First Dream Of The New Year – Japanese Hatsuyume Tradition

Ellen Lloyd – – Like many other ancient cultures, people in Japan have long believed dreams can foretell the future.

For example, ancient Egyptians believed certain signs or events seen in dreams revealed unpredictable information about the future and they used the messages in their dreams in order to cure illnesses, make important State decisions, and even decide where to build a temple or when to wage a battle. How dreams were interpreted can be found in the ancient Egyptian Dream Book, a hieratic papyrus that probably dates to the early reign of Ramesses II (1279-1213 BC).

According to the Japanese Hatsuyume tradition that dates back to the Edo period (1603 – 1868) the first dream, you experience during the night of January 1 is significant.

First Dream Of The New Year - Japanese Hatsuyume Tradition

The first dream of the new Year decides how the next 12 months will be, according to the Japanese hatsuyume tradition. Credit: Public Domain

The tradition of hatsuyume which means “first dream” is based on the belief that the first vision you see in your dream predicts whether the 12 months ahead will be good ones.

According to the Japanese it is considered to be particularly good luck to dream of Mount Fuji, a hawk, and an eggplant.

Why these three dream symbols are particularly lucky is not entirely clear and there are various theories.

“Sacred Mount Fuji on Honshu Island, Japan has been widely venerated mountain in Japan since ancient times. People of both Buddhist and Shinto faiths considered it an Abode of the Immortals.

The Japanese have long regarded certain mountains as objects of worship. They believed that mountains are sacred places where numerous gods reside. This belief still lives on and is continuously practiced in Japan.” 1

“At first glance, it may seem odd that the "first" dream of the year was considered to be had on January 2. The reason for this line of thinking was that Edo people were not able to properly think about their dreams on the first night because of being tired from preparing for the New Year. So, they pushed the date or hatsuyume up by one day.” 2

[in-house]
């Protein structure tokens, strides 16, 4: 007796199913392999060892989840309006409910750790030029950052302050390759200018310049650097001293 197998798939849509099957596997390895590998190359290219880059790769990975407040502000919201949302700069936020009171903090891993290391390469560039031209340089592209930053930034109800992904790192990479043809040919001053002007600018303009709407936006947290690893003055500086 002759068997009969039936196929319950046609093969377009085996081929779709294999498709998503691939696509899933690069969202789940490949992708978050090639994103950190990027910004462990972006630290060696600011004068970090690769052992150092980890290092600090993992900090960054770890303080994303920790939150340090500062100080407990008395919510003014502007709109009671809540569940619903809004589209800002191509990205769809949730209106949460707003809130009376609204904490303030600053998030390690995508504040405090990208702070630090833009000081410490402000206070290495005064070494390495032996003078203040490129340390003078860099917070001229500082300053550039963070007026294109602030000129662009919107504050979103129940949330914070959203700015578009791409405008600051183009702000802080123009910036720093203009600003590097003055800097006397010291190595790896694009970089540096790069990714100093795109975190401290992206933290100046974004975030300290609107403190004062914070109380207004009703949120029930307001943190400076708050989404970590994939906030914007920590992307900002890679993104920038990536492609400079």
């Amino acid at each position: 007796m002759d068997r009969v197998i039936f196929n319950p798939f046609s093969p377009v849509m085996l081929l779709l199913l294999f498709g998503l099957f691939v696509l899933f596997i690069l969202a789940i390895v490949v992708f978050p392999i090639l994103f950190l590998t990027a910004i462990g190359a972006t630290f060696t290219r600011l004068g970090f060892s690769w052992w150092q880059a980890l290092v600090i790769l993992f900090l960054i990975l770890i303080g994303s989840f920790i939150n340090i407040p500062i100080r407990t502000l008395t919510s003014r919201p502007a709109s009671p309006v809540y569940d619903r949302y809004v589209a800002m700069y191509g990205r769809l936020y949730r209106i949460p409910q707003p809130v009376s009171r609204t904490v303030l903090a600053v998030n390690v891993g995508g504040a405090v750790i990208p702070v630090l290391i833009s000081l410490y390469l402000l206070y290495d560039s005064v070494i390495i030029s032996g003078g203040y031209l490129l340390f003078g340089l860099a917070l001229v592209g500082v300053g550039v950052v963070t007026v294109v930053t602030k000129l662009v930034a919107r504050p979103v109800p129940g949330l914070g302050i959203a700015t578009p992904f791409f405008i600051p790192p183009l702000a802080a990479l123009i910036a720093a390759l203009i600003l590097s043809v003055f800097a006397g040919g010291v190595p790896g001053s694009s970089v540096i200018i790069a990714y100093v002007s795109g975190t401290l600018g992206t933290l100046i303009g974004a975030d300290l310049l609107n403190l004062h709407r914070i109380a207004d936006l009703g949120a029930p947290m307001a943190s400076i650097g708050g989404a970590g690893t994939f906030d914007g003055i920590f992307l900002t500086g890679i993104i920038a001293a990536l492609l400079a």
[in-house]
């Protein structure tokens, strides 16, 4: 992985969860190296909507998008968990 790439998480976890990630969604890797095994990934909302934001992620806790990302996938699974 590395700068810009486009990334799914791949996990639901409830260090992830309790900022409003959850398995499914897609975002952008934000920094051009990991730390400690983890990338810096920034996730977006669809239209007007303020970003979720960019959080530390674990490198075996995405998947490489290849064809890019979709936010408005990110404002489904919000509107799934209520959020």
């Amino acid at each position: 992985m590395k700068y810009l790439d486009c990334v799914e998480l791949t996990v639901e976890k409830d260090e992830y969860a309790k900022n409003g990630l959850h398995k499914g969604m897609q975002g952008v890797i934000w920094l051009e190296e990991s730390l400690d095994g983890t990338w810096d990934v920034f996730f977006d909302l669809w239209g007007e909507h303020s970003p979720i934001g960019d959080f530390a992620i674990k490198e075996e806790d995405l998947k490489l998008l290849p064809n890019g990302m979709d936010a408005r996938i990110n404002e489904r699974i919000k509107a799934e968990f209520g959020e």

Some suggest that a combination of Mount Fuji, a hawk, and eggplant represent strength, ambition and goals. Mount Fuji is Japan's highest mountain, the hawk is a clever and strong bird, and the word for eggplant suggests achieving something great. Another theory is that the dream symbols go much further back in time and are connected to the three great revenge vendettas of the Edo Period that were made popular by Kabuki theater.

“It was during a hunting party at Mount Fuji that the Soga brothers finally got their long-sought revenge, a story that is played at most Kabuki theaters during January.

The hawk represents the Asano family's crest in the famous tale of the forty-seven samurai who avenged their lord called Chushingura, and the eggplant was on the family crest of Watanabe Kazuma, a main protagonist in the Araki Mataemon revenge saga I gagoe. In those days, one's most important desires (shows of fealty, loyalty, and honor) were often realized through revenge.

First Dream Of The New Year - Japanese Hatsuyume Tradition

Dreaming about Mount Fuji is very lucky in Japan. Credit: Public Domain

During this same time when hatsuyume became popular, these three samurai vendettas were quite the rage. The avenger's long-cherished desires were realized; his good character and loyalty proven, hence the connection with lucky dreams.” 3<7sup>

There is still disagreement about which night the hatsuyume is dreamed. Most say hatsuyume takes place on night of January 2, leading into the morning of January 3, but some Japanese people consider hatsuyume night to be January 1.

There were, of course, some means how you could improve your luck of having a good, first New Year dream. One could, for example, place a takarabune picture under the pillow. A takarabune is “treasure ship” on which the Seven Gods of Fortune are often depicted.

Yet, according to the ancient Japanese legend one has to be careful because you never know when Baku shows up in the dreaming world. In Japanese mythology, Baku is well-known for eating bad dreams, but this creature can also eat all dreams, not only nightmares. This includes dreams of aspiration, dreams of your future, and dreams of hope.

Written by Ellen Lloyd –

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